c. 65 Million BCE

There is a lack of agreement regarding the scientific names and classification of the some 350 species of primates, and most contentiously, whether humans should be classified separately or be included with great apes. In a simple and traditional classification, prosimians—the earliest primates—include lemurs, lorises, and tarsiers. Anthropoids (simians) include monkeys, apes (gibbons, orangutans, gorillas, chimpanzees, bonobos), and humans. Biologists do agree, however, that humans did not evolve from apes, but rather, humans and apes had a common ancestor and diverged some 5–8 million years ago.

Fossil records vary in age from 85–55 million years as to when our early ancestors made their debut, but the consensus hovers about 65 million years. These forebears were followed some 35–55 million years ago by species of lemurs and lorises, which had large eyes and brains, small snouts, and more erect body positions. The first monkeys appeared 35 million years ago, and 10–15 million years later, apes diverged from Old World monkeys.

There are a number of characteristics seen to varying degrees among primates, arising from their arboreal history, but these are not necessarily unique to primates. (Most primates still live in trees, in the subtropics as well as in tropical rain forests of Africa, Asia, and the Americas.) Primate hands and feet have adapted for grasping, with specialized nerve endings that confer greater tactile sensitivity; flat nails are found on these digits and not claws. Apes and some monkeys have opposable thumbs that, as exemplified in humans, permit them to manipulate tools, including computer keyboards. The eyes are forward-looking and close together, which permits stereoscopic vision, with depth perception possible, an asset when swinging through trees. Monkeys and apes place greater reliance on vision as their primary sense rather than olfaction, as in other mammals.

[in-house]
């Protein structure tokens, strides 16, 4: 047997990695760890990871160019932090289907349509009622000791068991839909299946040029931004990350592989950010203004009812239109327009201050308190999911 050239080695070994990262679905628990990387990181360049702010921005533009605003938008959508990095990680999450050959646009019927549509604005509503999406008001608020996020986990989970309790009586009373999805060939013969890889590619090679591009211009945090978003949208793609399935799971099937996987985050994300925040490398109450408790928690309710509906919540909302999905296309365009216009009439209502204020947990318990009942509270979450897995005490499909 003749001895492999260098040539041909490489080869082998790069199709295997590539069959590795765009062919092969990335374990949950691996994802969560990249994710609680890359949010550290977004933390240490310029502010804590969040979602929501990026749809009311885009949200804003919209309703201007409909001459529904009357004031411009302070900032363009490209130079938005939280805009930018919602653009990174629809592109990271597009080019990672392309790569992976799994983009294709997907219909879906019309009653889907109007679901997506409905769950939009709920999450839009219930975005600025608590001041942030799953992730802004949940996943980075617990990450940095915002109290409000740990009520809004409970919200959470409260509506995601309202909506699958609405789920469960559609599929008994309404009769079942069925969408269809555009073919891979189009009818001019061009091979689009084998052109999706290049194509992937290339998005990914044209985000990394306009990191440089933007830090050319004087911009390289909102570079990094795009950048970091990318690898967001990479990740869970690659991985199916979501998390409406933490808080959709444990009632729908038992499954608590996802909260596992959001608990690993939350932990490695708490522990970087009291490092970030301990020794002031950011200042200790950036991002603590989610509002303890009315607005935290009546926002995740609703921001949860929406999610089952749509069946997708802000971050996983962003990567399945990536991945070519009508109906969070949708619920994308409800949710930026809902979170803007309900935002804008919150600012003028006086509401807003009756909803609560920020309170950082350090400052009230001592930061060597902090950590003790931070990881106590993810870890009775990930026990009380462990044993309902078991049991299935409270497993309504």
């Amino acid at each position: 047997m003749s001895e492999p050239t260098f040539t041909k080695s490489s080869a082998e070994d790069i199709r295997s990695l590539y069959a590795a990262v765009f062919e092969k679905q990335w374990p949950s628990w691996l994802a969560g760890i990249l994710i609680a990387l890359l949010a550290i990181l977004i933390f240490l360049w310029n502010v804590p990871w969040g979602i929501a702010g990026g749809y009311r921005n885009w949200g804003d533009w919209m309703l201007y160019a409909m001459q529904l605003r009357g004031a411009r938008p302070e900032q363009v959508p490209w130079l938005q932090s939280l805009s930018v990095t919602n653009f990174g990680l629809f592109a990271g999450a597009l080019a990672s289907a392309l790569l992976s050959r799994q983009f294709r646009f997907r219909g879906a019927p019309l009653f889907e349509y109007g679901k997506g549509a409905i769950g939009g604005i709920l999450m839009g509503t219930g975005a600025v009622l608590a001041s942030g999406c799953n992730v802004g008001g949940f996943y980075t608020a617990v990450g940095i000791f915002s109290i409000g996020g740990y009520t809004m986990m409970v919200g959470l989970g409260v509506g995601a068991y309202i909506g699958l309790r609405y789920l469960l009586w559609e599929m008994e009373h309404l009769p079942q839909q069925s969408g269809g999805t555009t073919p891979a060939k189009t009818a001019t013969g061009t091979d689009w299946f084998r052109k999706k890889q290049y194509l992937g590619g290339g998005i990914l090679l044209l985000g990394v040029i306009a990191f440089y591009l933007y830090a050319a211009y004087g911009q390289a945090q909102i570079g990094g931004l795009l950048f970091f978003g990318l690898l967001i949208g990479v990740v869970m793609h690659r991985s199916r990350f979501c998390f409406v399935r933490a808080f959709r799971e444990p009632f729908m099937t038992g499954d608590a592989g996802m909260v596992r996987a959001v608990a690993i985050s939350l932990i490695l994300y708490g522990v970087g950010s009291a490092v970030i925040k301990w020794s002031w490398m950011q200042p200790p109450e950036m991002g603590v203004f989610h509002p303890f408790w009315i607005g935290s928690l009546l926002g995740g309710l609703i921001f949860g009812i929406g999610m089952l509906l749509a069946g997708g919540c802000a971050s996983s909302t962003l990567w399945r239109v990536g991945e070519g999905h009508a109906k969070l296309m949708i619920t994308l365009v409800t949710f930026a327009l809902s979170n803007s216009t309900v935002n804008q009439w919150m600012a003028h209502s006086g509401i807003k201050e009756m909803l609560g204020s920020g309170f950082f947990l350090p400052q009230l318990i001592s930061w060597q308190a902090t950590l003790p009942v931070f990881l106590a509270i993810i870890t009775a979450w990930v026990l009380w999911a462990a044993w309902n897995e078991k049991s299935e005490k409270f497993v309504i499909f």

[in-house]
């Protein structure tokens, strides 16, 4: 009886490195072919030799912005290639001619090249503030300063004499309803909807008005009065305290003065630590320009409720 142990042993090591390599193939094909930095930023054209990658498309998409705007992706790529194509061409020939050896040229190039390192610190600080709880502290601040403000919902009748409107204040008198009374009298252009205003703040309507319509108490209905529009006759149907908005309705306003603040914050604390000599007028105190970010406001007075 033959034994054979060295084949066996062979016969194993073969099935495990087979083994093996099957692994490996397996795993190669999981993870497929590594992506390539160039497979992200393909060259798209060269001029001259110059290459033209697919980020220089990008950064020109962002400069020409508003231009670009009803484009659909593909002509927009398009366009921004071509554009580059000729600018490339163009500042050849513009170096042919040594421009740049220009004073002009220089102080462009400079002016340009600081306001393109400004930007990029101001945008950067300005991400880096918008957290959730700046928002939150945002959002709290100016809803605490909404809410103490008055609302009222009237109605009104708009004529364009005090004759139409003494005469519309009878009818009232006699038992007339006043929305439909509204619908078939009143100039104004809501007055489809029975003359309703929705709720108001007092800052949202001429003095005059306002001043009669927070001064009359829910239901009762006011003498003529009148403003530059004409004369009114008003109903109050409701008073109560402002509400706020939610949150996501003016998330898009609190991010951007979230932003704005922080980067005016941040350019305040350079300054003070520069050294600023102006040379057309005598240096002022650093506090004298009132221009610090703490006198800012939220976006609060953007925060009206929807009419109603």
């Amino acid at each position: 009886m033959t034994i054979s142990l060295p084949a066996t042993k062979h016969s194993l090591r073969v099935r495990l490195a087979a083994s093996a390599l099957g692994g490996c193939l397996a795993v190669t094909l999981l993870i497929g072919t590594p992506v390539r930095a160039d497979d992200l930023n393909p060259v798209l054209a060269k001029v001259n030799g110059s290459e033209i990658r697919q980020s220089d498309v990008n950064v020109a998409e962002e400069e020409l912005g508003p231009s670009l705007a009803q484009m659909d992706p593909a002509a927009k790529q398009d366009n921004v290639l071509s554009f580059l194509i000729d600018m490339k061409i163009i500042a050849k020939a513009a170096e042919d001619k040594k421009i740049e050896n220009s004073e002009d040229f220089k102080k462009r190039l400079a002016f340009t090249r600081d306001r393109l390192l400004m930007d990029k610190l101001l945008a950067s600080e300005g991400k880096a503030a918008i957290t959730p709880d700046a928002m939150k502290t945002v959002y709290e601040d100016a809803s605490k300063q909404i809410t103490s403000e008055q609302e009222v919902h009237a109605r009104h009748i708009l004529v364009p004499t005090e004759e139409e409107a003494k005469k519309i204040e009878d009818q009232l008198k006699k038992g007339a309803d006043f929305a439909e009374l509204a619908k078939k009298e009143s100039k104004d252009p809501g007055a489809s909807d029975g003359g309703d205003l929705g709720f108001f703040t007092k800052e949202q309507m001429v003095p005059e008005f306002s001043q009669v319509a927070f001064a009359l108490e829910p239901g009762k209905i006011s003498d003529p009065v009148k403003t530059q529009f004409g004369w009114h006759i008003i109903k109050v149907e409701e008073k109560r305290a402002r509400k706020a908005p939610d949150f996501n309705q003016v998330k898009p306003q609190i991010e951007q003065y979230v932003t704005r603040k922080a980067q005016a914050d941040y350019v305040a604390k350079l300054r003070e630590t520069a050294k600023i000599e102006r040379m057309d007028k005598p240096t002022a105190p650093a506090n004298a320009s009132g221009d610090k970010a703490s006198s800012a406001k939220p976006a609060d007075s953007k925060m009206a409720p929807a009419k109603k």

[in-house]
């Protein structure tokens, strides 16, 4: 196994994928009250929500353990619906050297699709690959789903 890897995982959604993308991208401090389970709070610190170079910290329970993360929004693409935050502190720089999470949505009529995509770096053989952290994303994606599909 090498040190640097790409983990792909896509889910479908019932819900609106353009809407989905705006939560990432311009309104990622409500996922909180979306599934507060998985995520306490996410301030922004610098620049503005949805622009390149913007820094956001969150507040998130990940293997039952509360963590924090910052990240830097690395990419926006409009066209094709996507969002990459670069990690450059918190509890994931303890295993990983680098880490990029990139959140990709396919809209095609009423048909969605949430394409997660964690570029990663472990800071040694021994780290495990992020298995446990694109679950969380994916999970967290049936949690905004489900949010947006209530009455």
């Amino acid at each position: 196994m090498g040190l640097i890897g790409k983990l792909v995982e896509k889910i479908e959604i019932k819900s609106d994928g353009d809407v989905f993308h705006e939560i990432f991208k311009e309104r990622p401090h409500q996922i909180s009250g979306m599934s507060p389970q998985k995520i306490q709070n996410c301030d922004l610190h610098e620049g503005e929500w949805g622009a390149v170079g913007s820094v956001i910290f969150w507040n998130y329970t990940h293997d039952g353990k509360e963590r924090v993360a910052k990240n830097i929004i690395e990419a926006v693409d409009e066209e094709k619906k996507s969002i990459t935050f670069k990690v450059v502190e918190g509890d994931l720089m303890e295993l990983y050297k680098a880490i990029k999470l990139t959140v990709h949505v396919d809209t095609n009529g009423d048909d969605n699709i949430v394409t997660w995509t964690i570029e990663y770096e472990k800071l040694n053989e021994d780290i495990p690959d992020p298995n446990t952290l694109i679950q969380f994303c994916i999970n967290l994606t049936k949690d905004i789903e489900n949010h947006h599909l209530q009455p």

The most distinguishing characteristic of primates is their high degree of sociability and advanced cognitive skills. In ascending rank order of intelligence are New World monkeys, Old World monkeys, apes, and their cousins, humans. Primates have a slower rate of development than other mammals, with an extended period of juvenile and adolescent life, presumably a period in which to learn from elders.

SEE ALSO: Mammals (c. 200 Million BCE), Neanderthals (c. 350,000 BCE), Anatomically Modern Humans (c. 200,000 BCE).

Mandrills, the most colorful primates, are Old World monkeys closely related to baboons. They live mostly in the tropical rainforests and forest-savanna mosaics of western Africa and can survive up to 31 years in captivity.